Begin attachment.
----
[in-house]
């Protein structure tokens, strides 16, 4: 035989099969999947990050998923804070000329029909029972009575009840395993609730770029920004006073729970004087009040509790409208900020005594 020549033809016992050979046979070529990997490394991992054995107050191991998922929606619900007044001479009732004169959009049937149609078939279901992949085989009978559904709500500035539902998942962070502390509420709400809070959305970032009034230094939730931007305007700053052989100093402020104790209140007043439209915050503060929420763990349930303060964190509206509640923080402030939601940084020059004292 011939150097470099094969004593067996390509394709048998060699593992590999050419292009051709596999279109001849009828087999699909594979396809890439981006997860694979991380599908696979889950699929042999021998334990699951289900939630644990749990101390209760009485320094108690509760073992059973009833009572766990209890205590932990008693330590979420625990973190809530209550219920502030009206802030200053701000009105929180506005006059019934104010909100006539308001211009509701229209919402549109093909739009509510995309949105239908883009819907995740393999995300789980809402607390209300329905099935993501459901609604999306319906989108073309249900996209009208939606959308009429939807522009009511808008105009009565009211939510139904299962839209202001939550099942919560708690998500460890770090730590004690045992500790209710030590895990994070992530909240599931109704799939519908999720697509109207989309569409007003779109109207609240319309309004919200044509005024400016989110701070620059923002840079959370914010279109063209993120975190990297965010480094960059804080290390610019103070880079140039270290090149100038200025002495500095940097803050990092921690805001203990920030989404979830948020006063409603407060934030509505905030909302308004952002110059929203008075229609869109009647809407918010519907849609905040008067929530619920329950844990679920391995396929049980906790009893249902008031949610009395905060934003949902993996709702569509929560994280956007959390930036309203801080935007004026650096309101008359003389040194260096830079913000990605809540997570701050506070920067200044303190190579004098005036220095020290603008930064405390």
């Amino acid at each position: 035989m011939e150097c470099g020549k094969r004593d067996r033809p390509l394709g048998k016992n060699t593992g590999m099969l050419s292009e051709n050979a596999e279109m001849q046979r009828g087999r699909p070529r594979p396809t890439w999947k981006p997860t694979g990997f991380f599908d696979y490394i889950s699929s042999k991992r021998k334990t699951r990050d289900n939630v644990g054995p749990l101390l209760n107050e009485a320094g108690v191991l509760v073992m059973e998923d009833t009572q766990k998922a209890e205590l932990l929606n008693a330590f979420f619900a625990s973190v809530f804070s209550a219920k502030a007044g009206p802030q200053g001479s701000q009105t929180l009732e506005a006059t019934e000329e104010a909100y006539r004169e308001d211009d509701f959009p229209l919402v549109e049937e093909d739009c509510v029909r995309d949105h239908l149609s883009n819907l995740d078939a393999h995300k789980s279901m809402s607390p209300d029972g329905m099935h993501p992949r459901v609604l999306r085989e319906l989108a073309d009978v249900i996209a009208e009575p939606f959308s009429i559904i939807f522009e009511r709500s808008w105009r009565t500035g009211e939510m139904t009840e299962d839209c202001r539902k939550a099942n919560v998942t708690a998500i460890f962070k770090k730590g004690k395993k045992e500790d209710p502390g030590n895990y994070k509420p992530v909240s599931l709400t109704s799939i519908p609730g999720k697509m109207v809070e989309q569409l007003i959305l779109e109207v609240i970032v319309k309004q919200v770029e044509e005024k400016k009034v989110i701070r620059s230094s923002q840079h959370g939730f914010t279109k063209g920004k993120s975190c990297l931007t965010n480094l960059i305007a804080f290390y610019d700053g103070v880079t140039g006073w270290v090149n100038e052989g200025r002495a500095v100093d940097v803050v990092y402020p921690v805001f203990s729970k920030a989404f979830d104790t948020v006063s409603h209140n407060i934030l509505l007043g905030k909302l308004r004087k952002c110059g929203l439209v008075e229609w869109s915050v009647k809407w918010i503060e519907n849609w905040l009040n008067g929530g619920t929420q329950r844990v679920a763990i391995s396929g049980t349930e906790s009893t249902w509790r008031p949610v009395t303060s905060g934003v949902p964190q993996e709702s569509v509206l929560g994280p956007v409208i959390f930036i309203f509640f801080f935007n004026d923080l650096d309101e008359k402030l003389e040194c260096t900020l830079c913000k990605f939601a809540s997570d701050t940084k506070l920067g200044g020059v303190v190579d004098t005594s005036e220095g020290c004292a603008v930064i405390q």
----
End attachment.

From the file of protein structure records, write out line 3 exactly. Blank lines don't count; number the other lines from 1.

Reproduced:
């Amino acid at each position: 035989m011939e150097c470099g020549k094969r004593d067996r033809p390509l394709g048998k016992n060699t593992g590999m099969l050419s292009e051709n050979a596999e279109m001849q046979r009828g087999r699909p070529r594979p396809t890439w999947k981006p997860t694979g990997f991380f599908d696979y490394i889950s699929s042999k991992r021998k334990t699951r990050d289900n939630v644990g054995p749990l101390l209760n107050e009485a320094g108690v191991l509760v073992m059973e998923d009833t009572q766990k998922a209890e205590l932990l929606n008693a330590f979420f619900a625990s973190v809530f804070s209550a219920k502030a007044g009206p802030q200053g001479s701000q009105t929180l009732e506005a006059t019934e000329e104010a909100y006539r004169e308001d211009d509701f959009p229209l919402v549109e049937e093909d739009c509510v029909r995309d949105h239908l149609s883009n819907l995740d078939a393999h995300k789980s279901m809402s607390p209300d029972g329905m099935h993501p992949r459901v609604l999306r085989e319906l989108a073309d009978v249900i996209a009208e009575p939606f959308s009429i559904i939807f522009e009511r709500s808008w105009r009565t500035g009211e939510m139904t009840e299962d839209c202001r539902k939550a099942n919560v998942t708690a998500i460890f962070k770090k730590g004690k395993k045992e500790d209710p502390g030590n895990y994070k509420p992530v909240s599931l709400t109704s799939i519908p609730g999720k697509m109207v809070e989309q569409l007003i959305l779109e109207v609240i970032v319309k309004q919200v770029e044509e005024k400016k009034v989110i701070r620059s230094s923002q840079h959370g939730f914010t279109k063209g920004k993120s975190c990297l931007t965010n480094l960059i305007a804080f290390y610019d700053g103070v880079t140039g006073w270290v090149n100038e052989g200025r002495a500095v100093d940097v803050v990092y402020p921690v805001f203990s729970k920030a989404f979830d104790t948020v006063s409603h209140n407060i934030l509505l007043g905030k909302l308004r004087k952002c110059g929203l439209v008075e229609w869109s915050v009647k809407w918010i503060e519907n849609w905040l009040n008067g929530g619920t929420q329950r844990v679920a763990i391995s396929g049980t349930e906790s009893t249902w509790r008031p949610v009395t303060s905060g934003v949902p964190q993996e709702s569509v509206l929560g994280p956007v409208i959390f930036i309203f509640f801080f935007n004026d923080l650096d309101e008359k402030l003389e040194c260096t900020l830079c913000k990605f939601a809540s997570d701050t940084k506070l920067g200044g020059v303190v190579d004098t005594s005036e220095g020290c004292a603008v930064i405390q």